In some US facilitities designed for young children in Pre-K3 through 5th grade, schools, sports clubs, and other outfits award all children materially for taking part in activities. These groups award the same certificates and trophies to all, no matter the actual achievements or lack thereof. For the youngest ages - 3, 4, and 5 - this may be OK; perhaps not for anyone older.
Children that go on to World Class and Olympic Class gymnastics training receive a shock equal in their minds to a nuclear event -- They are told the truth and instructed to improve where necessary.
Not everyone wins. Children become adults, enter the workplace, and most employers are as demanding as the former gymnatics coaches were. In fact, under the concept of Continuous Improvement (CI) instituted in business in the late 1980s - 1990s, workers are expected to do much more than show up on time and do the basic tasks of the job.
Workers used to receive raises for showing up on time, completing minimum tasks, and being at their desks or stations for the required time periods during the day. However, that tradition crashed earlier than the opening of the CI gateway. Giving awards for no reason is misleading and can lead to adult disappointment.
Giving the same award to everyone all the time is not wise in the long run, because it is a system of giving everyone nothing - nothing special. However, a few companies manipulate workers by giving awards to employees that do not deserve them, rather than to those that positively impact the business. In fact, some top achievers are ignored or penalized in a small way as well. Leaders that do all this claim that it sparks competition and increases the Bottom Line. Does it? I think it causes workers to seek other employment.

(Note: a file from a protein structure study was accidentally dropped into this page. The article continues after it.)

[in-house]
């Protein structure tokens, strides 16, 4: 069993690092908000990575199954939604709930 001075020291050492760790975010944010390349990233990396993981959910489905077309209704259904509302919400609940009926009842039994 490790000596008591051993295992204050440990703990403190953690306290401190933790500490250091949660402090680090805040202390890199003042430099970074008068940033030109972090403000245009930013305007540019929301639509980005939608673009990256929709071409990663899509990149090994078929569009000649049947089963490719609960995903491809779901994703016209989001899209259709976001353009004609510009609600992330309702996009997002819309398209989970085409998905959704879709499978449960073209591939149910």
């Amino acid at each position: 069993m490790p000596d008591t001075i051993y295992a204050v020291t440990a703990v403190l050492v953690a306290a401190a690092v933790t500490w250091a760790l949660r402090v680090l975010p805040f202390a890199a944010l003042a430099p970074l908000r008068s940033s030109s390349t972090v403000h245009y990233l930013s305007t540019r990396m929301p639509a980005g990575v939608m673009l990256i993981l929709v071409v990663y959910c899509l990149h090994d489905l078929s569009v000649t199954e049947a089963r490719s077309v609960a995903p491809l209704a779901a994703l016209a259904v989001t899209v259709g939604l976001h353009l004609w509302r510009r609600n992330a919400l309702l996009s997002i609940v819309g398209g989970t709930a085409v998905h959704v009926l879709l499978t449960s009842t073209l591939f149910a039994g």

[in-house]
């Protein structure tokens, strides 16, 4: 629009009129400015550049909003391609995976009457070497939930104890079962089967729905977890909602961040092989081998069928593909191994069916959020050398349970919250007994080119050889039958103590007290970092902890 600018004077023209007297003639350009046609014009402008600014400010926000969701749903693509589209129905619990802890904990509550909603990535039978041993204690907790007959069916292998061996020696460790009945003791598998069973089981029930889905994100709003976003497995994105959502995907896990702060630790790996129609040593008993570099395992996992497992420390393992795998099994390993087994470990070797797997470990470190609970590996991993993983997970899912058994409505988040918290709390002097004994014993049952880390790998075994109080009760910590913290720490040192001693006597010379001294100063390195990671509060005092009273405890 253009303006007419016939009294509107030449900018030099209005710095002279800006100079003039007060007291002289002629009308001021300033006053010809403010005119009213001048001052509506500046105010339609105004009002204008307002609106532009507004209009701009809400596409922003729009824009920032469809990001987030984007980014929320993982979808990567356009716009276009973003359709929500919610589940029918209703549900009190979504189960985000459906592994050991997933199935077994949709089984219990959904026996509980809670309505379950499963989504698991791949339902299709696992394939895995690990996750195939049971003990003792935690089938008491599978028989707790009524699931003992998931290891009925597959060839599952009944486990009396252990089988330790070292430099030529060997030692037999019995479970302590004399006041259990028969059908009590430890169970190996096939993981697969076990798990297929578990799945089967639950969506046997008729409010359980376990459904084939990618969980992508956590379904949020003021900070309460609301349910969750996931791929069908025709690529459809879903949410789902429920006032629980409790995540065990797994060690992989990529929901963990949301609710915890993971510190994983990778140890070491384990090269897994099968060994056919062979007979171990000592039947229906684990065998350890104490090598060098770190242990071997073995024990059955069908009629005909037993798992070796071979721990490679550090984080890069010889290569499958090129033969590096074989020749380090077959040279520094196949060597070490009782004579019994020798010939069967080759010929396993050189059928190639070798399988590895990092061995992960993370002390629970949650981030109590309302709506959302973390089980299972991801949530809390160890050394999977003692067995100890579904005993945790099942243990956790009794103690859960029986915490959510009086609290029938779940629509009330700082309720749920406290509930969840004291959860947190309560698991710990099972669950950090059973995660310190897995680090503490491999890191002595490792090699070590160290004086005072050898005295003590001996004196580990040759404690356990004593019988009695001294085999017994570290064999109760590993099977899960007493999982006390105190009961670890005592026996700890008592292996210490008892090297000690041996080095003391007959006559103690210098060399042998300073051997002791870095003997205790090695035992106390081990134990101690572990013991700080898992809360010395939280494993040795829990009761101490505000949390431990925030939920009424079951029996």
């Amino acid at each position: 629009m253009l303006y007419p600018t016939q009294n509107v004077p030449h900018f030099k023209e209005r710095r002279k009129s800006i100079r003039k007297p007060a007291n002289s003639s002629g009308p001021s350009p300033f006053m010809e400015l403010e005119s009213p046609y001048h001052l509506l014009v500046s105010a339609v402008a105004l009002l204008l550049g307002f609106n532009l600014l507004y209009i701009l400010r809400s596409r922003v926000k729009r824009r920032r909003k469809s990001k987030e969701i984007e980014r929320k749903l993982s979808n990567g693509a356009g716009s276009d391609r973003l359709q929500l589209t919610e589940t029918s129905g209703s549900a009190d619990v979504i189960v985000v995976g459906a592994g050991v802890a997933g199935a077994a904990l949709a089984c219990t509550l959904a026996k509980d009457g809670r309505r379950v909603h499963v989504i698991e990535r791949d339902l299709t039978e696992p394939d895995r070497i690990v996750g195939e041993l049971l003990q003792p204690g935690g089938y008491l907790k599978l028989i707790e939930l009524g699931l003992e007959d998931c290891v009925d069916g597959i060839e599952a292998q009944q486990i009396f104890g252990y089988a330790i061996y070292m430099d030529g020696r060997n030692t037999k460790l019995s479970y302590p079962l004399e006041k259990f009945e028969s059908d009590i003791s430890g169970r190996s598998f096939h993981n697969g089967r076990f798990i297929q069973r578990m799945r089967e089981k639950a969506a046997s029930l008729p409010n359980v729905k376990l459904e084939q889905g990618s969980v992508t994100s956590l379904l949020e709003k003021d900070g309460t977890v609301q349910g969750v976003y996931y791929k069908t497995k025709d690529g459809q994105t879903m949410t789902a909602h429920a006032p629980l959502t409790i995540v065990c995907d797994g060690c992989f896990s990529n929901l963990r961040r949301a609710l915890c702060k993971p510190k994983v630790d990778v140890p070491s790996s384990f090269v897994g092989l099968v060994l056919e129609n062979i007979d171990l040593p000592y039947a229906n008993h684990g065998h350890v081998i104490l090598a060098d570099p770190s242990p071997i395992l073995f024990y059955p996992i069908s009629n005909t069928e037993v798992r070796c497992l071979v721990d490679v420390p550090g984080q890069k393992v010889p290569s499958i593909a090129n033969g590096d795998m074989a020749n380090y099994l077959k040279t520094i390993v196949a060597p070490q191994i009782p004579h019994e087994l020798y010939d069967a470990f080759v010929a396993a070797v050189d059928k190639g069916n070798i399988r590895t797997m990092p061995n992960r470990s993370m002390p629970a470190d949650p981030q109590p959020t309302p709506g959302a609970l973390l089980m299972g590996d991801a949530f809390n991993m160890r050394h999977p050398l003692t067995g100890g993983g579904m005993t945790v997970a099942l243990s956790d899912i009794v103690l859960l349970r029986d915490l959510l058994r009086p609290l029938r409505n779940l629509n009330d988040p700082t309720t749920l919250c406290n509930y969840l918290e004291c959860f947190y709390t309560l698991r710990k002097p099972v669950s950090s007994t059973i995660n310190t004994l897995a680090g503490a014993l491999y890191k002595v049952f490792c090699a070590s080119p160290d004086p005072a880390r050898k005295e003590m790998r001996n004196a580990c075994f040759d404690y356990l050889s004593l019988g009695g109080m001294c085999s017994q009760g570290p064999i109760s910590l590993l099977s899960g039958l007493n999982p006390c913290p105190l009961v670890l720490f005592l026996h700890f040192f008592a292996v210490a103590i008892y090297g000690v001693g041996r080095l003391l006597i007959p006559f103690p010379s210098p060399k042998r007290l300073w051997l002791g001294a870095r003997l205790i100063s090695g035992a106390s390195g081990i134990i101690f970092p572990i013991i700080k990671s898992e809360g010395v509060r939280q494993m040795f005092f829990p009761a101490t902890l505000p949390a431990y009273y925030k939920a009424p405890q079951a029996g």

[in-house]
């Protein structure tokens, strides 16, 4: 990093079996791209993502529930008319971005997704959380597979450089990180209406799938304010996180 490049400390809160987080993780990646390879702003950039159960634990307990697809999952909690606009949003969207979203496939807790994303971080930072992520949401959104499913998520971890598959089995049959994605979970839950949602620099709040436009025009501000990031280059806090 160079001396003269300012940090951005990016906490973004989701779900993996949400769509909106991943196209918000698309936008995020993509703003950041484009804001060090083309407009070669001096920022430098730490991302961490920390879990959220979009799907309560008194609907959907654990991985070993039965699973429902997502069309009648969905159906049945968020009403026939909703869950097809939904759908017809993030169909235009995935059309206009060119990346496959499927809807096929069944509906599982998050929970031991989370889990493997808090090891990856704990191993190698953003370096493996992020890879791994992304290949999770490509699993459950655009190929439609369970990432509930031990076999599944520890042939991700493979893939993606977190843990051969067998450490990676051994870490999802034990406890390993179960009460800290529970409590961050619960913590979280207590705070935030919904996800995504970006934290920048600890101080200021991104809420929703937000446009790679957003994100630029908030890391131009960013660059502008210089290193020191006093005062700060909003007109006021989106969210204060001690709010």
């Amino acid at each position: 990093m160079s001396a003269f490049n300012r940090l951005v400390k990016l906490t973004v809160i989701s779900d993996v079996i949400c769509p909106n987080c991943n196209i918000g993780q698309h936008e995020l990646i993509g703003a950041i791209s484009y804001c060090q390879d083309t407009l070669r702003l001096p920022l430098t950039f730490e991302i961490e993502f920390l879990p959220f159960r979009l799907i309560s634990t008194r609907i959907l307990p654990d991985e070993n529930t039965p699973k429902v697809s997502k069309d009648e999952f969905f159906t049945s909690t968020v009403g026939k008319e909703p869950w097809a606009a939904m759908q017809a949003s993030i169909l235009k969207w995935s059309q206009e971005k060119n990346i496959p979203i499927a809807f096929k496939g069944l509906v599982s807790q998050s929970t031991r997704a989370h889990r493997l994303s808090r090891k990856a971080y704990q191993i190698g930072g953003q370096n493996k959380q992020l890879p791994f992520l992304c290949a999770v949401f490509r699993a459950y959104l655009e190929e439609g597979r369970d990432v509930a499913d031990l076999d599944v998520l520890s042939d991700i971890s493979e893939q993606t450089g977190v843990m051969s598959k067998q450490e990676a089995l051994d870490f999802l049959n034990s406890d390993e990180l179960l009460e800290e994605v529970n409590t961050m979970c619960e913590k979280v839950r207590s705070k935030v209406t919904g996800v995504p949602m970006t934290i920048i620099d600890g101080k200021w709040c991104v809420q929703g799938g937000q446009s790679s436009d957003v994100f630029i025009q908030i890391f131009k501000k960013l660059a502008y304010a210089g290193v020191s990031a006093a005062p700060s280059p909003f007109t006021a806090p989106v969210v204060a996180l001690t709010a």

Age 6 is probably a good milestone at which to defrock the fairytale godmother of Same Awards for Everyone, for she is a phantom.
It might be a good idea for parents and teachers to begin talking to children before the 1st Grade about awards and how to actually earn them, making the requirements clear and offering constructive help - but not doing the work for the children.
Word On the Street
- Kids Know Awards for Everyone are Stupid. Because They're not Stupid.
Effie: "Condescending" - "Yes! ...Adults do this thing where they go up to a little kid and say, “Wooowwww! Goood jooobbb!!!” And it’s so irritating. It’s like, just be normal. I mean, that’s not how you talk to kids. You just say, “Hey, good job.”
- Awards for everyone, for anything - Hartford Parenting Issues | Examiner.com
Recently I attended the monthly assembly at my children’s elementary school. After the entertaining musical numbers and delightful acting skits concluded, the
- End of the Year Awards- Ideas for Award for All
It's fun to reward your students at the end of a long year. Here's a collection of academic and non-academic awards, as well as some fun
- Michael Sigman: When Everyone Gets a Trophy, No One Wins
The nation has become a self-parodic reflection of Garrison Keillor's Lake Wobegon: thanks to collusion between parents and educators, the vast majority of all private school children are virtually guaranteed to be above average.
Lake Wobegone, where all the women are strong, all the men are good looking, and all the children are above average.
-- Garrison Keillor, A Prairie Home Companion
To me, the quotation above is an idyllic reference, one that light-heartedly wishes there were such a place with such people
Lake Wobegon Trail MN
Lake Wobegon Tales
I don't think we want to become a nation behaving like the USSR of the past, mollifying citizens with awards to distract them from real inequalities of low wages and imposed starvation -- The teachers and railroad engineers in Siberia (see map above) were not paid their salaries at all during one two-year stretch in the late 1980s; but citizens wore their consolation-prize award medals proudly every day.
It seems that many people like awards, want awards, and may go to extremes to obtain awards. They may even complain about others' awards and in extreme cases, seek to have them revoked.
Reality In the Workplace